Hotspots Explorer gives access to climate risk research
The International Institute for Applied Systems Analysis (IIASA), the United Nations Industrial Development Organisation, and the Global Environment Facility have launched an interactive online mapping tool that allows the public and policymakers to easily explore overlapping and interconnected climate risks around the world.
A new interactive website, the Global Hotspots Explorer brings to light the multi-sectoral climate risks faced by many regions of the world. IIASA researchers presented the tool to partners at the United Nations Industrial Development Organisation (UNIDO) today.
UNIDO plans to use the tool during the project development stage to identify climate risks when developing projects for countries within the remit of their development work.
“The Global Hotspot Explorer could be the perfect interface between scientific evidence and research related to climate impacts and its tailored integrated interventions from a development perspective,” says Robert Novak, an Industrial Development Officer at UNIDO who was involved in the project.
The Hotspots Explorer was developed as part of the Integrated Solutions for Water, Energy, and Land (ISWEL) project, which started in 2017. The ISWEL project, a partnership between IIASA, UNIDO, and the Global Environment Facility (GEF) explored the intersections of climate impacts across water, energy, and land, sectors that in large part had previously been addressed in a siloed manner. Including both regional case studies and a global analysis that led to the hotspots research, the aim of the project was to produce actionable results that international organizations and development agencies could use to inform investment and development strategies that lead to the best possible outcomes for vulnerable populations.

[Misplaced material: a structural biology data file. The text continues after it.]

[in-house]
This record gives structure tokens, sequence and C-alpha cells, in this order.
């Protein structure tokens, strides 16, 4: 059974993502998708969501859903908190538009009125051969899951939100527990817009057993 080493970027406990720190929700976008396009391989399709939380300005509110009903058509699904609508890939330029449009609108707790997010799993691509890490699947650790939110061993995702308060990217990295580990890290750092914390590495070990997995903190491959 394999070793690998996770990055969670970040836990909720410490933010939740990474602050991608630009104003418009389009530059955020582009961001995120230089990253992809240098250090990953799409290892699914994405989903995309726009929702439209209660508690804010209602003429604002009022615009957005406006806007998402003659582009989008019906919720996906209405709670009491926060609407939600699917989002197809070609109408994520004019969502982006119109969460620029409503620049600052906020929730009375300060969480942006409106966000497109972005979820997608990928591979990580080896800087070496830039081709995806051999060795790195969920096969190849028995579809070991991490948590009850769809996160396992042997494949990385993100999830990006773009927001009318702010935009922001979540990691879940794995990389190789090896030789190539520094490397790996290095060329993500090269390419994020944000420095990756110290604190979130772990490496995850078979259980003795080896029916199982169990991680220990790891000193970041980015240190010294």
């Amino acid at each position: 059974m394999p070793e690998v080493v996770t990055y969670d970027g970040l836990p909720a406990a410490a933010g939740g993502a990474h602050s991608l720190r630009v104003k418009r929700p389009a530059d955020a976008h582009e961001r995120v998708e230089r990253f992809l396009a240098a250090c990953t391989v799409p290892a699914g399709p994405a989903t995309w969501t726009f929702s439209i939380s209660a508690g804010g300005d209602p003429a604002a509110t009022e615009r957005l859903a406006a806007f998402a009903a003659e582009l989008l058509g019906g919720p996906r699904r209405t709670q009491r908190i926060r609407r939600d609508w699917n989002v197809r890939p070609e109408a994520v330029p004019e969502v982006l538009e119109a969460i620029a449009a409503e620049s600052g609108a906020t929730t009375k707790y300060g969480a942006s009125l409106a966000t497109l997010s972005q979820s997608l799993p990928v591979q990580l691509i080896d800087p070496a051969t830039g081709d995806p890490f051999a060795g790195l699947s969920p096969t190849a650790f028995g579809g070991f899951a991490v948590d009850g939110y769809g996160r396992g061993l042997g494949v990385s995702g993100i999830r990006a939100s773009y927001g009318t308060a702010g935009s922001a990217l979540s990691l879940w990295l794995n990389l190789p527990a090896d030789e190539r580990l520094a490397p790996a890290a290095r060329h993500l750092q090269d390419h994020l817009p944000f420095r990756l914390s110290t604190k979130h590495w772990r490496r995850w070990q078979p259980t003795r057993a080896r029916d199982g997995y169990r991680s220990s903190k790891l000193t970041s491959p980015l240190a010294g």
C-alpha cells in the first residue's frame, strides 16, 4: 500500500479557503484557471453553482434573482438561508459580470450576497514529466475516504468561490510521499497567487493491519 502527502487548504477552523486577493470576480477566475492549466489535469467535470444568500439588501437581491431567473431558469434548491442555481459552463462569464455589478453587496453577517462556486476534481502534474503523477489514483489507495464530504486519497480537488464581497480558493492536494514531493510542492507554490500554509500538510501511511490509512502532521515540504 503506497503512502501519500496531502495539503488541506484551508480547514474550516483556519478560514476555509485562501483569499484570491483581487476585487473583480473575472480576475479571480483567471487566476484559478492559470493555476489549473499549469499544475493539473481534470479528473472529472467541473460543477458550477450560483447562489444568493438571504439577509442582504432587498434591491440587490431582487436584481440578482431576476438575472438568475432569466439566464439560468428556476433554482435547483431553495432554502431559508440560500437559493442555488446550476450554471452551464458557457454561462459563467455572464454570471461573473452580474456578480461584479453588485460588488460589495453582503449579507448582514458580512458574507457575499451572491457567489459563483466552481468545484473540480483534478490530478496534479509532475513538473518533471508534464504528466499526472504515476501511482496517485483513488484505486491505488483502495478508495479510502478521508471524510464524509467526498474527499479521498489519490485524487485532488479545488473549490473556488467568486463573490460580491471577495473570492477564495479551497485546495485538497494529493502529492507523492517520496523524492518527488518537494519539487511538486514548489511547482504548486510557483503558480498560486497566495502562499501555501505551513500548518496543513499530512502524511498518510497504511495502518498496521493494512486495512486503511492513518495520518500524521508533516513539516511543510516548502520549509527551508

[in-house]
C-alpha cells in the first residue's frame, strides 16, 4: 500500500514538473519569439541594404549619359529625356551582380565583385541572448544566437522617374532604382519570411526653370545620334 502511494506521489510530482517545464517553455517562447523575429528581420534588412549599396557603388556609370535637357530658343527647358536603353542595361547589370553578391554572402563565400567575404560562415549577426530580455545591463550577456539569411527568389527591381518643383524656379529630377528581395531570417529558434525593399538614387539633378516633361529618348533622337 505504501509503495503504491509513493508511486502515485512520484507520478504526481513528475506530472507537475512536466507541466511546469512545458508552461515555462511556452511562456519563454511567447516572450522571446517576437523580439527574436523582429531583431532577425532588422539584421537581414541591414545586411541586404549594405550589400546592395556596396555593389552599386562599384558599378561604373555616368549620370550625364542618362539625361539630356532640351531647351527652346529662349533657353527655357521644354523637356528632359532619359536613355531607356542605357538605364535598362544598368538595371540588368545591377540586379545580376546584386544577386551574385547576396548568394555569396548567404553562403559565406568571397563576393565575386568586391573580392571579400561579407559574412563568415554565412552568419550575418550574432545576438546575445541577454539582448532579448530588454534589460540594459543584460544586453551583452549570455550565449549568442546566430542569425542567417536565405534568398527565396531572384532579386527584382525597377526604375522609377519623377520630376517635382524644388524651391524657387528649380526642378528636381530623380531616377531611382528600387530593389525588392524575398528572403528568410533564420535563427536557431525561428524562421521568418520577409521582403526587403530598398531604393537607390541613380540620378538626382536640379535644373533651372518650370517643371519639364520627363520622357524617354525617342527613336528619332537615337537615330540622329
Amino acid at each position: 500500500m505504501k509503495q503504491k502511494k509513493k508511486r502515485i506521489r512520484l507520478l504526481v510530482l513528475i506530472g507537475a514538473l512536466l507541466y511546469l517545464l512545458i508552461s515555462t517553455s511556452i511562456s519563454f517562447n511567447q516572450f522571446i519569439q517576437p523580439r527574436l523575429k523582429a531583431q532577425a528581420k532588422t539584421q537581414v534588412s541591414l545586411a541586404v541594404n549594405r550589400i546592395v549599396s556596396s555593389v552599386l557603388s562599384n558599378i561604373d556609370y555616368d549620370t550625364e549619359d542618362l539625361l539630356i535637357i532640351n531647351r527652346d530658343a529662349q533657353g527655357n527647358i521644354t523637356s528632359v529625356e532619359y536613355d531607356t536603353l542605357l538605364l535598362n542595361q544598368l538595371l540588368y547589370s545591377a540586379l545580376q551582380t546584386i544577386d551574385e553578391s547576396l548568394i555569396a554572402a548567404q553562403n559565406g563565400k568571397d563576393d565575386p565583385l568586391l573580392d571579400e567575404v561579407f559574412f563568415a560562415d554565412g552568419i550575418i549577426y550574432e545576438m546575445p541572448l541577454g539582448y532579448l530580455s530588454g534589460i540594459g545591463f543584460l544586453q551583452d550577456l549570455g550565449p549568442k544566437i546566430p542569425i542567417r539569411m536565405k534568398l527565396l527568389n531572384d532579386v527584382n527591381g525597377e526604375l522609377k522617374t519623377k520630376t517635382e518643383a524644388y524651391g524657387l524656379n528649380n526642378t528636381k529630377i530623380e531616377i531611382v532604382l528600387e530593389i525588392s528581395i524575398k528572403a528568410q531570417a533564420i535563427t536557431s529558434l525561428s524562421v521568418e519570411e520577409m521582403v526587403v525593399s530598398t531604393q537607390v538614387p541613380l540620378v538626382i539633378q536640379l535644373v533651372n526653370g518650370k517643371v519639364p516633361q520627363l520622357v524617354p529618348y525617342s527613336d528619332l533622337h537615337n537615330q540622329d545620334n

The Hotspots Explorer makes easily accessible in-depth research from the ISWEL project, which has been published in several peer-reviewed journal articles and included as part of the Intergovernmental Panel on Climate Change (IPCC) Special Report on the impacts of global warming of 1.5°C. Easily navigable, the website allows users to explore multiple climate risks under various future climate change scenarios. The aim of the website is to provide overview and opportunities for rapid comparison, as opposed to very detailed impact information in specific locations, such as cities.
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“The aim of the hotspots work was to pinpoint locations facing multiple climate change impacts and locations where people are extremely vulnerable, because that would be where you could be most effective if you target your resources in those locations,” says Edward Byers, a researcher in the IIASA Energy Program.
For example, if you live in a region
that is subject to drought, climate change may increase the risk of
drought, but if your region also experiences flooding, crop failure, or
intense heat waves, your risk to climate change impacts is compounded.
Says Byers: “We designed the website to allow users to quickly evaluate and compare climate risks between regions, countries and river basins across the world. The framework includes 14 hazards, such as drought intensity, water stress, heatwaves, crop yield change, and habitat degradation.”
Hazards are categorized by water, energy, and land
sectors, and users can easily compare scenarios from low (1.5°C) to high
(3.0°C) climate change, as well as different levels of development –
critical for evaluating the vulnerability of a population and their
ability to cope with climate impacts.
Users can download data and the results are backed up by an ensemble of state of the art climate, hydrological, and integrated assessment models.
For more information, visit
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